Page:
Friday, May 25, 2012

Tilting at Windmills in the Fields of Dreams

Update, March 2017
This site shows how wind turbines use blades to collect kinetic energy—the top wind producing states are Texas, Iowa, Oklahoma, California, and Kansas.

October 2016
Wind energy, the fastest-growing source of electricity in the U.S., is transforming low-income rural areas in ways not seen since the federal government gave land to homesteaders 150 years ago.

March 2016
Iowa pulled in 31.3% of its electricity last year from wind generation. The state leads the nation in the percentage of electricity from wind--followed by South Dakota, Kansas, Oklahoma, and North Dakota.

The blog below examines the goods, the bads, and the beauty of these high-tech crops on the fertile flatlands.

Commentary...Don Quixote Takes on Midwest Windmills

They say just about anything will grow in the fertile soil of central Iowa, and to prove that point, huge wind generators have taken root among the soybeans and hay fields. My parents’ farm is the fulcrum point for two banks of these wind turbines. Starting at our neighbor’s farm to the south, 100 windmills stretch for nearly 15 miles in a hodge-podge order. About a mile northwest of our land, another 100 cut through the air in a random-abstract line that reaches the horizon. For a kid who grew up on a quiet farm in the Flatlands, these machines have an other-worldly quality to them.
I’m not complaining. They apparently generate home-grown energy, rent money for farmers, and some tax revenue for local schools. Many say the wind turbines bring in jobs, lessen the need for foreign oil, and produce energy from a renewable source.
Other locals act more like Don Quixote when he first wants to attack the windmills in Spain. They question the energy efficiency claims and the amount of birds killed in the blades. Some mumble about nuisance factors, huge power lines, or even radio wave interference.
Thinking of energy independence, I hope the generators work in the long run, but I’ll leave the debate to others. I’m just glad they weren’t around back in our American Graffiti high school days. Misguided teens would be arranging parties under the more remote towers (“Hey, dig those flashing lights.”), or they might use the lonely maintenance roads for “extracurricular parking.”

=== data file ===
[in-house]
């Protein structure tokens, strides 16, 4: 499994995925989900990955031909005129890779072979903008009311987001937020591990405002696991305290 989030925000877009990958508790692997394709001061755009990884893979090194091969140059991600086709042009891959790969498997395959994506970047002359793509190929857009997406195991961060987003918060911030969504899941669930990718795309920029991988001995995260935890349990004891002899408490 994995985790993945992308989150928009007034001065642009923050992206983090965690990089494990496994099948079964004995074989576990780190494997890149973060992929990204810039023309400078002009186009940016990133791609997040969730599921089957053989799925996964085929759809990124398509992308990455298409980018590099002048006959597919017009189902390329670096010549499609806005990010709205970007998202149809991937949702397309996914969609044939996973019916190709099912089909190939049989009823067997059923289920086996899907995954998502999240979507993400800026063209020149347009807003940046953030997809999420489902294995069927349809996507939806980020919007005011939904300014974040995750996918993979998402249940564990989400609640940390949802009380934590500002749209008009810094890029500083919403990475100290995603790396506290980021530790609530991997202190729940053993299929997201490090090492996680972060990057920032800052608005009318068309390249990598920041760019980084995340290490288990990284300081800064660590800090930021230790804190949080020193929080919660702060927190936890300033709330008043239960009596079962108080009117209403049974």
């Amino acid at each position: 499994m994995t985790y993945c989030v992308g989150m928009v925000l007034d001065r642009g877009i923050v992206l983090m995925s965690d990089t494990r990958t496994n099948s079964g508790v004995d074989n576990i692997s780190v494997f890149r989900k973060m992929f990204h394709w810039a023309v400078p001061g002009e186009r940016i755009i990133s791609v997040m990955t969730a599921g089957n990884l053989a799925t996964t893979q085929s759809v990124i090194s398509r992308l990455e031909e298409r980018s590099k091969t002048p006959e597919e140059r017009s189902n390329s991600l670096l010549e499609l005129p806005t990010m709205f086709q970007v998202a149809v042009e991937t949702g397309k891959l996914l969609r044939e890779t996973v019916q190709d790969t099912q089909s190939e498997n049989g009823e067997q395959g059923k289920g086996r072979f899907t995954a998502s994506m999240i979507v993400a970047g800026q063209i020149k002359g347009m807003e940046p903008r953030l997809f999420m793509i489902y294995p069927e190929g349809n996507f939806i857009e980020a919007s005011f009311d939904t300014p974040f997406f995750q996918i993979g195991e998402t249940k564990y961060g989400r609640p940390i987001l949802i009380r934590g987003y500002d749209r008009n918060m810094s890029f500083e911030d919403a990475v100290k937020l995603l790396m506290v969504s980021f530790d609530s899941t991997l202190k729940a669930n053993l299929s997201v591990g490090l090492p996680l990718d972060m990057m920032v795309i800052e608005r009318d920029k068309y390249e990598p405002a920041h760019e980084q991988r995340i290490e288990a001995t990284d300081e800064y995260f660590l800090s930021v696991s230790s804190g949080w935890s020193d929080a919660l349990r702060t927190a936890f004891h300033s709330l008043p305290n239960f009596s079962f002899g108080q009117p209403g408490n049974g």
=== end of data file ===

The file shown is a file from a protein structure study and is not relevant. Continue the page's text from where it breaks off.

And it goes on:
And the temptation to climb might have been too much. For a few years in the late 60s, our small-town water tower became the Mt. Everest for crazies (“Why? Because it’s there.”). One school friend used the tower as his artistic message board, and another midnight climber managed to attach a Christmas tree to the light fixture at the very top. The wind turbines could have been sirens in the fields promising quixotic adventures.
Nowadays I’m more into the aesthetics of it all. Picture this: A warm, humid night in July, moon rising orange in the east, and a light breeze nudging gentle waves along the tops of tasseling cornfields. The old cottonwood tree near the barn creaks as it sways, but another sound surfaces, a low whirling white noise—an oscillating whoosh sound that is barely audible.
The towers stand as silhouettes along the horizon, and as the last rays of the setting sun fade away, windmill lights flicker in a slow, random sequence. With the stars adding a deep and endless canopy, the sweeping generator blades move in the shadows, and just as you’re about to slip into a zen trance, you begin to understand why Don Quixote unhitched his horse from reality and rode off into the land of illusions. 

by dan gogerty (drawing from

Friday, May 18, 2012

Driving Under the Influence on Country Roads

Update: If Barns Could Talk--an essay from Beef Daily.

Update:  The 9th U.S. Circuit Court of Appeals upheld the USDA decision to commercialize genetically engineered alfalfa.  It appears that Roundup Ready alfalfa is now available. Groups disagree about the effects this decision will have.